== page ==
What Hydrogen in Steel Bolts Has to Do With Supplier Relationships

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Continued from Part One.

According to the San Francisco Chronicle, Toll Bridge Program Manager Tony Anziano said engineers are ‘pretty confident’ the problem with the bolts is not a design issue or a construction problem but related to the quality of the steel bolts themselves.

“This isn’t exotic – this isn’t some wild issue,” Anziano is quoted as saying.

Yeah, well, it may not be ‘wild,’ but if a part is defective, it’s certainly not nothing. The incidence of hydrogen in the steel bolts themselves, making them more brittle, is disconcerting at the very least, and potentially dangerous.

The Sacramento Bee reports that “officials said it was too soon to know the cost of repairs, to identify where quality control failed, or to place blame, but they attributed the problem to apparently defective steel contaminated by hydrogen during manufacturing. ‘Hydrogen embrittlement’ can cause steel to crack or break.”

Case Western Reserve University Professor Arthur Hucklebridge, an expert on seismic issues in bridge construction, is quoted by the Bee as saying the problem is “‘extremely unusual’ – more so because the bolts snapped after, rather than during, stressing.”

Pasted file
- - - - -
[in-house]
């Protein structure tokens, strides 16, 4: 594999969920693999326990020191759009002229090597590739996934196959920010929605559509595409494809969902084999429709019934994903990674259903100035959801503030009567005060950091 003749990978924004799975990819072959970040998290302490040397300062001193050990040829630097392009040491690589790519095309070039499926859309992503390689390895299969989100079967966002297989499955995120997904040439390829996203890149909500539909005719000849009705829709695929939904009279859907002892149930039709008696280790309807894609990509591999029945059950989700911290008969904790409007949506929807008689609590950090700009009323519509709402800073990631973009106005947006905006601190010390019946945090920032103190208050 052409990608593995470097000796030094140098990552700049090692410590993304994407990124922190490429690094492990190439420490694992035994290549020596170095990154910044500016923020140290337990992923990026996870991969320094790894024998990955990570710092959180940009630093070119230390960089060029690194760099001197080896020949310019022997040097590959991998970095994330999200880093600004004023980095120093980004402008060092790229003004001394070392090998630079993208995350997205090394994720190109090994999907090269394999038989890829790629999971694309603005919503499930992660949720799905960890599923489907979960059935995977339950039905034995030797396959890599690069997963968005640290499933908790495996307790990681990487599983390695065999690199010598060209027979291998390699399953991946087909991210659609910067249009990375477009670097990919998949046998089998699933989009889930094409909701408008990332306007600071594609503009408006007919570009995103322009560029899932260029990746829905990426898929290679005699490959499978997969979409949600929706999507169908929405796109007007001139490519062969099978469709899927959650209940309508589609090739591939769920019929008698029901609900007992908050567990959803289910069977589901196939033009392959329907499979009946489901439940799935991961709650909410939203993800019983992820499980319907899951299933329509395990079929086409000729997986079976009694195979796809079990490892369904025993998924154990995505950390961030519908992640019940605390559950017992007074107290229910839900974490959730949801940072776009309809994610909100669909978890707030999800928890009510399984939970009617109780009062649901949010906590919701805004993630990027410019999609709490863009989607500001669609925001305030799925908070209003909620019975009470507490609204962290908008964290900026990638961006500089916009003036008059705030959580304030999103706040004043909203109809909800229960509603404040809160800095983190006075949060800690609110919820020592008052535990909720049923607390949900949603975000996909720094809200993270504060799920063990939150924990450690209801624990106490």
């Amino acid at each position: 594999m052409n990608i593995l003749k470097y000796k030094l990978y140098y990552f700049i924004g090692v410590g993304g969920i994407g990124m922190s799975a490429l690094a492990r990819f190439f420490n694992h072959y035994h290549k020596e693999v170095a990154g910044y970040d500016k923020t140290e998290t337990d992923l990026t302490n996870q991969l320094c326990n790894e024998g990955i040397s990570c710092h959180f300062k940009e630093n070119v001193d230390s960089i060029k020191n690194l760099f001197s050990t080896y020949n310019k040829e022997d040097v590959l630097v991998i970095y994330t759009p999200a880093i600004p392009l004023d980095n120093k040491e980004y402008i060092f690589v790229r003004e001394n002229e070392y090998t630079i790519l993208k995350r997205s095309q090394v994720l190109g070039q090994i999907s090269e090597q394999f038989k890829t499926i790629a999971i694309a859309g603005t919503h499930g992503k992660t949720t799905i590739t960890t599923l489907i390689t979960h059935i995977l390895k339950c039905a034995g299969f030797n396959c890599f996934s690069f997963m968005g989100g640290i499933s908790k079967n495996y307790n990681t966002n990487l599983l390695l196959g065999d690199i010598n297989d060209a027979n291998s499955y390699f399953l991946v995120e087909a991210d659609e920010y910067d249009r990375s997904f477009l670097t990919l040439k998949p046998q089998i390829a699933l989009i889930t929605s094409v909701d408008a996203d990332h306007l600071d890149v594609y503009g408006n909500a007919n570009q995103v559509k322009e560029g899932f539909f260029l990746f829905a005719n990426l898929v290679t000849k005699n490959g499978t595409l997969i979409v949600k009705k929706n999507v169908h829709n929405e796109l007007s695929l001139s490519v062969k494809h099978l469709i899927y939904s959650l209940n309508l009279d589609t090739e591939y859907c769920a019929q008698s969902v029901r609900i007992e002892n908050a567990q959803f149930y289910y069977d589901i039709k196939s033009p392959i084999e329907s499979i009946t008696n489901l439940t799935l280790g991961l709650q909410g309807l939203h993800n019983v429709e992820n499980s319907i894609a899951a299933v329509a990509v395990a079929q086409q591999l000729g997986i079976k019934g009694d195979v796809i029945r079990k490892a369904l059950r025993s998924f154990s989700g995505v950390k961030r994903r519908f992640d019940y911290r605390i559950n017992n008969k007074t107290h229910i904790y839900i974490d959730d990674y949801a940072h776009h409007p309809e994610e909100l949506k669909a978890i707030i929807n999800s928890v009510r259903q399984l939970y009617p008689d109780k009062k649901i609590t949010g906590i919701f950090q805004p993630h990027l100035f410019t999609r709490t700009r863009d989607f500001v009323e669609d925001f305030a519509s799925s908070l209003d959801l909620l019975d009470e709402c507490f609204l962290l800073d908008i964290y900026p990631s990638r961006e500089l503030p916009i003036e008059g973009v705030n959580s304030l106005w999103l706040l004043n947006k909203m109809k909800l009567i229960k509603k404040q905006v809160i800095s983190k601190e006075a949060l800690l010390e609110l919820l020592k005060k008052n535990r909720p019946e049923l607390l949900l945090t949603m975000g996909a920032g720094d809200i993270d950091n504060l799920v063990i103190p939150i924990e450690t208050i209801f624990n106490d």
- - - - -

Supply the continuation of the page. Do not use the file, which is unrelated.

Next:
If anything, this situation goes back to knowing how to manage those supplier relationships. Knowing which supplier is responsible for the metal parts is the first step. (And contrary to what Caltrans has told the SacBee, the consensus here in the MetalMiner offices is that they likely know exactly which supplier is responsible and are scrambling, Boeing-style, to rectify the situation.)

A potential upside? Calling up your US-based supplier to rectify and issue like this must be preferable to communicating with a China-based team, say, for a number of obvious – and perhaps not-so-obvious – reasons.

But that doesn’t overshadow the fact that with many a Buy America provision being overlooked or just plain disregarded in the sourcing of the project (not to mention the terrible cost overruns reaching into the billions over the years), the Bay Bridge endeavor has long since turned into somewhat of a debacle.

Can its legacy ever be untainted?

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